Against all Odds

Judges 7:1-8

The story of Gideon offers scriptural guidance for times when the odds are overwhelming and defeat seems imminent. No matter what your challenges are, the Lord is able to demonstrate His awesome power and deliver you.

God uses difficulty to build faith. Gideon was willing to believe God and go up against an army four times larger than his own. Trusting the Lord is a process that must be learned through experience. At times God takes the people He plans to use and places them in impossible situations—in that way, they discover He is faithful. We may prefer to acquire faith by reading a book, but the Lord knows the best classroom is a place of utter helplessness.

God may require us to do what seems unreasonable. The Israelites were already outnumbered, but the Lord instructed Gideon to reduce the army to a mere 300 men. That made the odds 450 to one! Although God’s ways may seem illogical to us, His wisdom and power are far greater than ours, and His plan can be trusted.

God leads us to do that which brings Him glory. Gideon’s army was so small that its men could in no way take credit for the victory. The Lord delights in demonstrating His awesome power and glory through our weakness and inadequacy.

Think of life’s challenges as opportunities for the Lord to build your faith and prepare you for ministry. He uses those who are willing to obey Him even when the task seems illogical or impossible. And He takes pleasure in showing His faithfulness to those who trust in Him regardless of the situation.


The Final Word

1 Corinthians 10:13 (WEB)
No temptation has taken you except what is common to man.
God is faithful, who will not allow you to be tempted above what you are able,
but will with the temptation also make the way of escape,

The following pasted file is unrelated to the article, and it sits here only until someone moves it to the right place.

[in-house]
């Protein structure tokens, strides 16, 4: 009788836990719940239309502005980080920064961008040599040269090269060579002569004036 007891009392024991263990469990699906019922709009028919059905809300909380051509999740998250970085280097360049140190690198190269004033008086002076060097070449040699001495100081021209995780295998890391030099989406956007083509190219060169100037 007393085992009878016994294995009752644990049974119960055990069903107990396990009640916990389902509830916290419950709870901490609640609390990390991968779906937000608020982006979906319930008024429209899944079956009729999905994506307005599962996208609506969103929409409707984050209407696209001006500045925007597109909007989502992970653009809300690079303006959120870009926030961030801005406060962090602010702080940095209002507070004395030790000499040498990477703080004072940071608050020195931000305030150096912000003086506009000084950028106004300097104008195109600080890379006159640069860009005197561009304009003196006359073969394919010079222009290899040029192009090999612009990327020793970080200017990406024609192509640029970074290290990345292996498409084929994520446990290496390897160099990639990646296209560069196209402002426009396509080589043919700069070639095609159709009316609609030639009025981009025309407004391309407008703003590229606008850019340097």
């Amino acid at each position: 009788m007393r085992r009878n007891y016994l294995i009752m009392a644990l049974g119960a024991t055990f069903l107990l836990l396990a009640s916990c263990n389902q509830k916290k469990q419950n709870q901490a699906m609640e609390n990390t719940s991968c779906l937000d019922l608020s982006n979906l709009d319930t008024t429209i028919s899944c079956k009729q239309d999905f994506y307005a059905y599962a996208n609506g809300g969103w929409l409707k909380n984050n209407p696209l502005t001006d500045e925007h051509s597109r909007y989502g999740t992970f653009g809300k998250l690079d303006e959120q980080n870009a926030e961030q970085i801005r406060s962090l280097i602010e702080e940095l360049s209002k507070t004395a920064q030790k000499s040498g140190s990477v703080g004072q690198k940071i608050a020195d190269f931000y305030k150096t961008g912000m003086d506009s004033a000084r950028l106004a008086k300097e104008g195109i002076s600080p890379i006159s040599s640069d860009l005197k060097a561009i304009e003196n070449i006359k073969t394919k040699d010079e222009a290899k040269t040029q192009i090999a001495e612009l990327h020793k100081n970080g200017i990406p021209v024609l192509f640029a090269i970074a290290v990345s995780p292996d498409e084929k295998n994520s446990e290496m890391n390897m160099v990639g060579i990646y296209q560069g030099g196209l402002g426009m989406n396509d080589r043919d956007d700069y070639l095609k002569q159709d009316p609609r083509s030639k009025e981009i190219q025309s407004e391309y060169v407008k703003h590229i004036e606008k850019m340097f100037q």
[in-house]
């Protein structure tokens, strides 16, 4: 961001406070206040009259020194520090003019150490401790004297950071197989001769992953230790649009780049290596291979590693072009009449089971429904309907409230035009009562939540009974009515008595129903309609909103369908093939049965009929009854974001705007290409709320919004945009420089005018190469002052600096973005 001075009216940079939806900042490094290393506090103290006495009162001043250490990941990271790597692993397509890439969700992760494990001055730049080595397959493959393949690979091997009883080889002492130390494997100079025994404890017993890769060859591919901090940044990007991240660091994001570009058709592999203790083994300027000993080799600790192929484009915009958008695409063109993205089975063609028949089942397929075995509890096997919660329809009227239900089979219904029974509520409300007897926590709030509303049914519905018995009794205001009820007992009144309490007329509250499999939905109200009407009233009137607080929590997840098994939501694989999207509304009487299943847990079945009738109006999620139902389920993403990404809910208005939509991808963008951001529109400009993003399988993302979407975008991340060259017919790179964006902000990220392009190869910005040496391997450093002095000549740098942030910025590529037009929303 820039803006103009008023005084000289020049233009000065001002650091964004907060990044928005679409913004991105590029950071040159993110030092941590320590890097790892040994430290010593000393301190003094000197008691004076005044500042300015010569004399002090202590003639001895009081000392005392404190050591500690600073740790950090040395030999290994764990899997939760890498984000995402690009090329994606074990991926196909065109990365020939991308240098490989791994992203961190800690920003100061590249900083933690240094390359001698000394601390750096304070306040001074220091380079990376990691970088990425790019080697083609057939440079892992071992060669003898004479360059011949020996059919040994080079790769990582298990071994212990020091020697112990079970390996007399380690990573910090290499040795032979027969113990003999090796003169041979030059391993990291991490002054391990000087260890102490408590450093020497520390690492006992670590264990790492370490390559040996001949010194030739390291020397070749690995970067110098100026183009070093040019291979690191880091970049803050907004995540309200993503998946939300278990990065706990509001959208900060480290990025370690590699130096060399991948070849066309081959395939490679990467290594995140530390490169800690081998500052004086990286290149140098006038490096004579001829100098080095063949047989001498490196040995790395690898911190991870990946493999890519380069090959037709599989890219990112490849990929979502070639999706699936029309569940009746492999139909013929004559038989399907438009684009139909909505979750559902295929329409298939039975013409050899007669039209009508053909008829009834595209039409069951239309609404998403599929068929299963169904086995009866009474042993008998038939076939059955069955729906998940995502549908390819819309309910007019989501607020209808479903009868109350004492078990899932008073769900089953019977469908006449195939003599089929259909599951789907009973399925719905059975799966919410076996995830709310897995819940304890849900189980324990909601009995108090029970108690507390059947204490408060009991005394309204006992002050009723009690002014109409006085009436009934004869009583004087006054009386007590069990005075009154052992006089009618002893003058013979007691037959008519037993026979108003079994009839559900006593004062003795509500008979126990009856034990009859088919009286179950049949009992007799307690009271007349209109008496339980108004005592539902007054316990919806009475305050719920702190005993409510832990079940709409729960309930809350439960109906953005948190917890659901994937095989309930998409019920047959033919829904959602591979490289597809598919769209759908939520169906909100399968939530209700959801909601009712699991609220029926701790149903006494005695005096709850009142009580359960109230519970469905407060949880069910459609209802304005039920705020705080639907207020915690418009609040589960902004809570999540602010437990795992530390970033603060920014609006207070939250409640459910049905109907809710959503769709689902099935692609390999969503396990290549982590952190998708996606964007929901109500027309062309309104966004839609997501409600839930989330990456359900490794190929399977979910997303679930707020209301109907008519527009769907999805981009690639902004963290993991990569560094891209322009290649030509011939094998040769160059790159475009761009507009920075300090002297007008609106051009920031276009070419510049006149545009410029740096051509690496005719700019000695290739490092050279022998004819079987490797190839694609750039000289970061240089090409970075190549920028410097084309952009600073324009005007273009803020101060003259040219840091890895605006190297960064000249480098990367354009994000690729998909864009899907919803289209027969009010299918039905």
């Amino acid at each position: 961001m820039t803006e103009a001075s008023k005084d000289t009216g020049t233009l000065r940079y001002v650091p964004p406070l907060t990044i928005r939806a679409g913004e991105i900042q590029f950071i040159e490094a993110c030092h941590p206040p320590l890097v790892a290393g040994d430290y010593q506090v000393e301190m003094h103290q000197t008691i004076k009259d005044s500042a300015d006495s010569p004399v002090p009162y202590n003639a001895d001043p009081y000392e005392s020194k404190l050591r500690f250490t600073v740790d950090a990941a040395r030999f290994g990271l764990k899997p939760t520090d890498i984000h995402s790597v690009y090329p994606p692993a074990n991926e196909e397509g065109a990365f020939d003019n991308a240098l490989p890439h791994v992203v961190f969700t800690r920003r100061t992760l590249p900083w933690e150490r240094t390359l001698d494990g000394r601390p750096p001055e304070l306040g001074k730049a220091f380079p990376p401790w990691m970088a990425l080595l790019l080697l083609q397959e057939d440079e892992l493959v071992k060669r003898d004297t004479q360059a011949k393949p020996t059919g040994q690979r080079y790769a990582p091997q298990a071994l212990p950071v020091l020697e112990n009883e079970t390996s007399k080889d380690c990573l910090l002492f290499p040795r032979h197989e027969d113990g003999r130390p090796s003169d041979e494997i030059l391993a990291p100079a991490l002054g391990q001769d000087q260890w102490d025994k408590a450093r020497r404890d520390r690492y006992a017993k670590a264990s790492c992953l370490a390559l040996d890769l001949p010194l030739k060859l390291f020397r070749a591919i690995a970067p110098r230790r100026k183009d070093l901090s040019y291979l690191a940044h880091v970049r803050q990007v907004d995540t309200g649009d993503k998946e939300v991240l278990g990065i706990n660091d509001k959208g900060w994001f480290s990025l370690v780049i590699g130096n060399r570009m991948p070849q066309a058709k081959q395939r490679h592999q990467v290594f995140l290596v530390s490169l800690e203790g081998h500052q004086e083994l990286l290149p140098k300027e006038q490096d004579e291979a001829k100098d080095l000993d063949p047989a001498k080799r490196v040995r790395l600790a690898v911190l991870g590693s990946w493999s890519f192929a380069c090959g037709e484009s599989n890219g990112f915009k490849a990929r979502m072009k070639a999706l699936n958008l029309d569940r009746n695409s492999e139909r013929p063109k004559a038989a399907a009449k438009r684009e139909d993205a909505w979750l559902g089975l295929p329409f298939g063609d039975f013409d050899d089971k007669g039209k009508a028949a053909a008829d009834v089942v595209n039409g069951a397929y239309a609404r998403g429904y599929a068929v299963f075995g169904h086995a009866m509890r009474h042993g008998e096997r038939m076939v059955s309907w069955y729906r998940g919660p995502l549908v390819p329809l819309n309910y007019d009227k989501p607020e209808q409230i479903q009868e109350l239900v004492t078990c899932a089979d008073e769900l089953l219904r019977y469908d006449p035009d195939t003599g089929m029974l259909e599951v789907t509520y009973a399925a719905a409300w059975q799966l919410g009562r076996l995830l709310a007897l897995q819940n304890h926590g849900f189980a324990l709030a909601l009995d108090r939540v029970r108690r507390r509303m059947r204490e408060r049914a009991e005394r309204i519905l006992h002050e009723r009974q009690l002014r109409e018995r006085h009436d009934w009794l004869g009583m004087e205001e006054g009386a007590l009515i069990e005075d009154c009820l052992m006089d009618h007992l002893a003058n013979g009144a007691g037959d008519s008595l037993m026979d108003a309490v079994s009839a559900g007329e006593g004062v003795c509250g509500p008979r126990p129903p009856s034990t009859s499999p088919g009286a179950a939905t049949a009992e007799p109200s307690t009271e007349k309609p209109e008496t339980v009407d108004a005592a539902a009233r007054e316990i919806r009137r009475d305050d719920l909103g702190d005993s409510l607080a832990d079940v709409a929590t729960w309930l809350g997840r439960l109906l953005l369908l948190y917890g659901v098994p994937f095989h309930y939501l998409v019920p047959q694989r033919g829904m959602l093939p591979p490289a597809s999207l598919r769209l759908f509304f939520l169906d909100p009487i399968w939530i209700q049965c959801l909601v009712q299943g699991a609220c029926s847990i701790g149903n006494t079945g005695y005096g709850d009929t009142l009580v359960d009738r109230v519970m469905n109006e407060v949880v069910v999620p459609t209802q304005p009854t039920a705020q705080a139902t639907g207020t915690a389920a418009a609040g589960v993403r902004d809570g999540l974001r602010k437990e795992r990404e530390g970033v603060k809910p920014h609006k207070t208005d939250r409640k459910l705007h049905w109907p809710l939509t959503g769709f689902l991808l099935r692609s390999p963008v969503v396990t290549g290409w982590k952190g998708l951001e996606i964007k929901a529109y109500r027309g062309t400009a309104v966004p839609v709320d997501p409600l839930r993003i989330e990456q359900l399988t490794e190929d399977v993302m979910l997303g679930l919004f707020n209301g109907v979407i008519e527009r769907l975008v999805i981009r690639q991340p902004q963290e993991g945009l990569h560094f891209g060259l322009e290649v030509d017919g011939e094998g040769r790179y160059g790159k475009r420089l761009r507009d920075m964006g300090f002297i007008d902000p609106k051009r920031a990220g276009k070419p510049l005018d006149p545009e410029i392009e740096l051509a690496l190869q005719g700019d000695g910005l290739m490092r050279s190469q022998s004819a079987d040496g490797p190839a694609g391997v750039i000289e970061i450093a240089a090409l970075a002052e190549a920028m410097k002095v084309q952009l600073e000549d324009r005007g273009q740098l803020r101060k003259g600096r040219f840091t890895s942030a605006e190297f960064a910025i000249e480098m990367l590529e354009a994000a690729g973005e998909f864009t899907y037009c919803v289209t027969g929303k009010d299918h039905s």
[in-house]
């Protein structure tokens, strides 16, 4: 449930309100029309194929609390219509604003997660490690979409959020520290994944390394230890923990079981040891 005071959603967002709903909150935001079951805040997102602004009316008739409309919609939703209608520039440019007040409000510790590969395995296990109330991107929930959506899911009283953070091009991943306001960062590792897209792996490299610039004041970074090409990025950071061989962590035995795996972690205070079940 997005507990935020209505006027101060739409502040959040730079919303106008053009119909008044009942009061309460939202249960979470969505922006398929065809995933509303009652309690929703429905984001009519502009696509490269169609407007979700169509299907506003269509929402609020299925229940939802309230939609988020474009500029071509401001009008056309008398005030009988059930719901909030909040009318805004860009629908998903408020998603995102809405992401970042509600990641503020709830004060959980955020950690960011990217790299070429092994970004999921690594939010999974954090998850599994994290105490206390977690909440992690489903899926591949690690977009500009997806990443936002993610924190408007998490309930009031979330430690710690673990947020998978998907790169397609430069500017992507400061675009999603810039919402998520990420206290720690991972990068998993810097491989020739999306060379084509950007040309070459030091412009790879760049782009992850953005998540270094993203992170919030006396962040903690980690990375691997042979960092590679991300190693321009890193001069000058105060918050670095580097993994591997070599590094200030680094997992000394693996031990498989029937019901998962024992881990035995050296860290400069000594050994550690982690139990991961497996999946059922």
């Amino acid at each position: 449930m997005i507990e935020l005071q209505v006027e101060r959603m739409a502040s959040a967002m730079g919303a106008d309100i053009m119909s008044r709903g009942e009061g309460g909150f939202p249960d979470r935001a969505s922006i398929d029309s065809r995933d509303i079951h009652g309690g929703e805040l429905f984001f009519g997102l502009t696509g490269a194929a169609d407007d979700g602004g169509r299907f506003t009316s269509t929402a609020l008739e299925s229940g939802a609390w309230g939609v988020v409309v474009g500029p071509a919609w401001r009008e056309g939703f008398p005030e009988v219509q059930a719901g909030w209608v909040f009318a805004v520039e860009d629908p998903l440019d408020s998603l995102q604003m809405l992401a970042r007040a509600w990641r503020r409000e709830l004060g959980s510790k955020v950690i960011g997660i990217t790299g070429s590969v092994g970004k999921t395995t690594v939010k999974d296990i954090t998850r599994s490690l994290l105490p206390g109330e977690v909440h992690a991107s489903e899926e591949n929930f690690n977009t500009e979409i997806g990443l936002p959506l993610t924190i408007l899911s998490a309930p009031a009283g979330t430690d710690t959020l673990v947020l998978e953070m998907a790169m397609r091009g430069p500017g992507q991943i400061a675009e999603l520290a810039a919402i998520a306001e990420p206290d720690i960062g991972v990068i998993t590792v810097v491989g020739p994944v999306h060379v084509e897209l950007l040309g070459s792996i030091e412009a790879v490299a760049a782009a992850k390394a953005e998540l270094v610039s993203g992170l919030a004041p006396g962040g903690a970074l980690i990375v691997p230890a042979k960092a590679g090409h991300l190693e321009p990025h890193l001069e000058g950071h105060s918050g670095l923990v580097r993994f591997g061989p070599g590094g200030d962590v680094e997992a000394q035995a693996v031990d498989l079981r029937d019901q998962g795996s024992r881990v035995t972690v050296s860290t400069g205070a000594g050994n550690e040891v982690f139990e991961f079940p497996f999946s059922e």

that you may be able to endure it.

Promise: I will not let you be tested beyond what you can endure.

Jesus told us in John 16:33 that in the world we will have trouble. Sadly, bad things do happen to good people. We all experience heartache, loss and pain as a result of the fallen world we live in. But Jesus goes on to encourage us that we can be glad because He has overcome the world!

In today’s Scripture, the Apostle Paul tells us that we will not be tested with any temptation or trial more than we are able to endure. There may be circumstances in our life that rage against this promise, but hold onto the promise that God’s grace is sufficient in every trial. He will give you the grace to endure and He promises to provide you with a way of escape when the load gets beyond what you can deal with.

If you are in the midst of great trials and challenges in your life today, my prayer is that our God and Father would comfort you and strengthen you with the promise that you will not be tested beyond what you can endure. And I also pray that He will provide you with a way of escape for every trial that you face knowing that God has the last word and nothing happens that is out of HIS divine will. He has the final word.

Surrendering to God’s Plans

Promise: My plan for your future is filled with hope.

When you think of your own future, how do you feel? Are you excited to think of what is ahead or does the thought of the future cause you to be anxious? With an uncertain economy, wars and rumors of wars, etc., it is easy to feel anxious and uncertain about what lies ahead. Yet in today’s promise, God says that your future is filled with hope.

My favorite Bible translation of this verse comes from the NIV Bible… For I know the plans I have for you,” declares the LORD, “plans to prosper you and not to harm you, plans to give you hope and a future. (NIV)

I find it very reassuring to know that God has a plan for my future that is filled with hope. I don’t have to dread what’s coming because my Heavenly Dad already has a plan for me. And of course we know that the ultimate hope is living in the light of God’s love forever!

May the reality of today’s promise fill you with peace. May you know that while the future may be uncertain to you, it is not to God. He has a father’s heart toward you and has determined to fill your future with hope. Does this mean that there will be no bumps in the road? Certainly not.

But we do know that all things will ultimately work together for our good as Paul declared in Romans 8:28… We know that all things work together for good for those who love God, to those who are called according to his purpose. (WEB)


When Bad Things Happen to Good People

1 Peter 2:18-25

One of the hardest situations to bear is unjust suffering. We can expect to reap pain and trouble if we sow sin, but what if we haven’t done anything wrong? Even trials that seem to come for no reason are easier to bear than those resulting from someone’s mistreatment of us.